Monday, May 30, 2011
Every year, my dad visits his father on Memorial Day.
He and my mom get up at an ungodly early hour and drive to the tippy top of New Jersey, just shy of the New York border. Usually a few of my siblings go along. Today we were all awakened at 6 a.m. by nature’s alarm clock, a thunderstorm, and I almost decided to tag along with the Memorial Day expedition. Dad likes to get there and back before the Jersey Shore Memorial Day exodus begins from all points north of the Driscoll bridge.
My parents drive to Mahwah, named for a Lenni Lenape word meaning “Place Where Paths Meet”, and go the mile or so off of the interstate to where Grandpa is.
Today they drove through the gates, but one year, when they were particularly early, they actually had to climb over the wall to get in. I wish I had been there to see that. My parents are really not wall-climber-overers, generally.
They drive through the meandering road, past the sloping lawns, to where Grandpa’s marker is...a small plaque set into the earth. Grandma is there, too. And Uncle John and Aunt Pat, but it is Grandpa my dad goes to see on this day.
After a moment of prayer, my dad takes out his cornet and plays Taps...the sound ringing out over the quiet cemetery in the early morning light. A solitary solute to a veteran, one of the greatest generation –a generation in which it was honorable for 4 brothers from New Jersey to ALL join the military. My great grandmother had four blue stars in her window. This boggles my mind.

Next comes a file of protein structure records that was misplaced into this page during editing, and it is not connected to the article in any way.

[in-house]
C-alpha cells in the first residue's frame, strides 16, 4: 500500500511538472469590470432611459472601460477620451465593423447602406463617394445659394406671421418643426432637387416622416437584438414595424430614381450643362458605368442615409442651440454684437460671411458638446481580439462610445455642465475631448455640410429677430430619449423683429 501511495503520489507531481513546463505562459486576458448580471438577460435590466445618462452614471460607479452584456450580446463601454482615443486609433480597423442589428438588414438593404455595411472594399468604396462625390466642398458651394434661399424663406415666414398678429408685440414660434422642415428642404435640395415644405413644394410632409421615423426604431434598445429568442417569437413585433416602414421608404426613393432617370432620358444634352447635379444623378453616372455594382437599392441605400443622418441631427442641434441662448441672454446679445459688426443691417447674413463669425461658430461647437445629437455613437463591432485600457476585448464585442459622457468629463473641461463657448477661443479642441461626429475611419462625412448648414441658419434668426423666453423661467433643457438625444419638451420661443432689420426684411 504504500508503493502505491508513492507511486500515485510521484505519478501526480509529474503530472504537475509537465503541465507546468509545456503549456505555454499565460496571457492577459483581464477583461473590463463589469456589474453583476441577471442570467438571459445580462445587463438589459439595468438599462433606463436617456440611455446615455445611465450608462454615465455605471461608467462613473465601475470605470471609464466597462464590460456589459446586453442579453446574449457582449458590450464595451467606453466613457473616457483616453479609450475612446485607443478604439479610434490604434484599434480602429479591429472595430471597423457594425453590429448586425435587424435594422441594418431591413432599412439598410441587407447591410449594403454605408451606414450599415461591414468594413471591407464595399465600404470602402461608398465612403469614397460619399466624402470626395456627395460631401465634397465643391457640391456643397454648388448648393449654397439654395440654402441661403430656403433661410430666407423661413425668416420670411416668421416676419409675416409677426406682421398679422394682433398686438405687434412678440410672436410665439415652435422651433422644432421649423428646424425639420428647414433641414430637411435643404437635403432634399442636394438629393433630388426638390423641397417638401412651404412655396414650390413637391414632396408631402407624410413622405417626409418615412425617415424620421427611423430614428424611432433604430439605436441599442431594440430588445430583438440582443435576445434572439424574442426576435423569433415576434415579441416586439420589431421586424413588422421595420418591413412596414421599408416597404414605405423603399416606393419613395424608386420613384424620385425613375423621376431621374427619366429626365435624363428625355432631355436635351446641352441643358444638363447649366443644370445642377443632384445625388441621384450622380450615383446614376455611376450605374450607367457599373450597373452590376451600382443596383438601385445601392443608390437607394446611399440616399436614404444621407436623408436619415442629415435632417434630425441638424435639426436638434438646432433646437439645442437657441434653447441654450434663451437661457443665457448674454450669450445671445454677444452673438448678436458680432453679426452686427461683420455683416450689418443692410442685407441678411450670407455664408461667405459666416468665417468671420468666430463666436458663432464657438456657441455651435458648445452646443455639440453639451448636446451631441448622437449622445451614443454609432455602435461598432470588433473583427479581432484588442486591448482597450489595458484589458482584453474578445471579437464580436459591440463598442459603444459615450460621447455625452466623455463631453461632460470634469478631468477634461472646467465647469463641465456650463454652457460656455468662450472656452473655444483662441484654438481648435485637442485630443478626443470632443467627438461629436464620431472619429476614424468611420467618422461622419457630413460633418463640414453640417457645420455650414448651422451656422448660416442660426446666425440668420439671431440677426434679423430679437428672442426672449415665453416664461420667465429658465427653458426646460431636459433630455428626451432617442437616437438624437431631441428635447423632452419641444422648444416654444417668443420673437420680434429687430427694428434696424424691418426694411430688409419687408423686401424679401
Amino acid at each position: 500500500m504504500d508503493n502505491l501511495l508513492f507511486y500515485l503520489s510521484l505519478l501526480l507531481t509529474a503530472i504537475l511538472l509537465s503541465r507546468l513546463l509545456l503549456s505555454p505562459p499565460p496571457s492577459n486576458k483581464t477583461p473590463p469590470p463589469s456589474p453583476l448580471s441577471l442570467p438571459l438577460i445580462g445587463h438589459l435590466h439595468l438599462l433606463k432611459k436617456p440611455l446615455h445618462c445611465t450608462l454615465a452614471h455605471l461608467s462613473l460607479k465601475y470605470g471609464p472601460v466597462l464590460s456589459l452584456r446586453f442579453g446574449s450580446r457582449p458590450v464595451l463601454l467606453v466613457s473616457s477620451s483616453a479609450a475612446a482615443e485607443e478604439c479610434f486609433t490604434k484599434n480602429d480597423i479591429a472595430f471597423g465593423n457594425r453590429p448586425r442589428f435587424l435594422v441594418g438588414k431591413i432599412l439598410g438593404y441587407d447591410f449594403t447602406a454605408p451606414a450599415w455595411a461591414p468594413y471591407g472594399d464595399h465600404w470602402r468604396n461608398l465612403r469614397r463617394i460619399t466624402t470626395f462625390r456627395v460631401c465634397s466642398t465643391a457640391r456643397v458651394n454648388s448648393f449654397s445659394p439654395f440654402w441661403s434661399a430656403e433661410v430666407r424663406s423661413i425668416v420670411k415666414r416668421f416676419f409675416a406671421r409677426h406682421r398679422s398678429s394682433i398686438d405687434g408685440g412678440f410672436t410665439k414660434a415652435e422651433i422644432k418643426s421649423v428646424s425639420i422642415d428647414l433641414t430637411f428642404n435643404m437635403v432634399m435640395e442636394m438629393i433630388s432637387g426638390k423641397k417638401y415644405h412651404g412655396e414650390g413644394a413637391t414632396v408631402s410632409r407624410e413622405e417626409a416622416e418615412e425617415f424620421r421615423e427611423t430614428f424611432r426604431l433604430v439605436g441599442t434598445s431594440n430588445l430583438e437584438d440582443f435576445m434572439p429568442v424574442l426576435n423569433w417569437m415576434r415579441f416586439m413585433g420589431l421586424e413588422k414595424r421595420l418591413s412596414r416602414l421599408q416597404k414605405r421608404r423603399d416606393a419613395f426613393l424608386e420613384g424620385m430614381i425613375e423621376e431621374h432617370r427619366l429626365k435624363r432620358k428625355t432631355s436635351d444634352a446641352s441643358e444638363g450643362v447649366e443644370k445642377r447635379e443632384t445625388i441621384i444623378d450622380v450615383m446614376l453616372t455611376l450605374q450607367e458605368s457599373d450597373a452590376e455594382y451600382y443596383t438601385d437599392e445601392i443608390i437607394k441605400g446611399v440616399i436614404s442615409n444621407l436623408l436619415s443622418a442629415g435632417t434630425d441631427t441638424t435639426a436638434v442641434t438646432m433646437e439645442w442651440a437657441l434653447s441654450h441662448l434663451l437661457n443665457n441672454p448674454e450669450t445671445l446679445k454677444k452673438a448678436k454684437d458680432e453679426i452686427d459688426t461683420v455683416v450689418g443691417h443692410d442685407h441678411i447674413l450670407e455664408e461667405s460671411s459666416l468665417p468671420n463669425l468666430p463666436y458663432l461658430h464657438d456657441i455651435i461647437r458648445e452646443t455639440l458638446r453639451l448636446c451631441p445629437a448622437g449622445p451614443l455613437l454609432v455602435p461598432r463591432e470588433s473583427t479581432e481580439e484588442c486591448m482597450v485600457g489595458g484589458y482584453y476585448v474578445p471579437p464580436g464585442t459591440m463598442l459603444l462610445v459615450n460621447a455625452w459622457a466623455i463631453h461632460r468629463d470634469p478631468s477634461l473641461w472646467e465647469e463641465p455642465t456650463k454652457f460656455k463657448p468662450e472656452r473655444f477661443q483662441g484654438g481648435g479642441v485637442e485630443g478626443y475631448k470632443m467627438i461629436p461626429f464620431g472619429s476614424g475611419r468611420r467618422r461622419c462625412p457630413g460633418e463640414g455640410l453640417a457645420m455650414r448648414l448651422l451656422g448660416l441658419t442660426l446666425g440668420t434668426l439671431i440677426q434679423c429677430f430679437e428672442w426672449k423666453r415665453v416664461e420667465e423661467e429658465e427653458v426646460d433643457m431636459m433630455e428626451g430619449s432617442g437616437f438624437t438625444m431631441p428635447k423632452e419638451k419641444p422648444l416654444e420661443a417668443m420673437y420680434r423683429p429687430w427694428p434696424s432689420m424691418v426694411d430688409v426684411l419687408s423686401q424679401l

I wish I could play the cornet. To me, this is the perfect memorial: a son with his bugle, playing for his dad a song of honor.
My grandfather never spoke of the war to me. Not once. Only when I joined a writing group in which one member was a World War II veteran working on a memoir did I get a sense of what my grandfather may have experienced. My writing colleague, Maurice, wrote in stunning detail about his time as a young soldier in France. He was infantry, my grandfather was Air Force, Maurice was 19, my grandfather was a mature 25 or so. Both served and then came home and lived and worked and did what needed to be done.
Just a few weeks ago, my friend Maurice was laid to rest. His memoir was published in the winter, and I am so very, very glad he lived to see it completed. I have a copy...and I so wish I had such a record of my grandfather’s history.
We must never forget. Even as we have fewer and fewer World War II vets to honor, we must never forget their sacrifices, or the heroism of our military in Korea, Vietnam, Iraq, Afghanistan. Whatever our feelings about these conflicts, the young men and women who serve our country deserve our gratitude.
Our local paper today had a special section of photographs, all marking the final resting places of nearly all the Jersey boys killed in action in Iraq and Afghanistan. My heart is so full for these families, these young soldiers (some only 3 years older than my oldest child)...for them, we MUST never forget.
Thank you, veterans, for your service to our country.
Happy Memorial Day.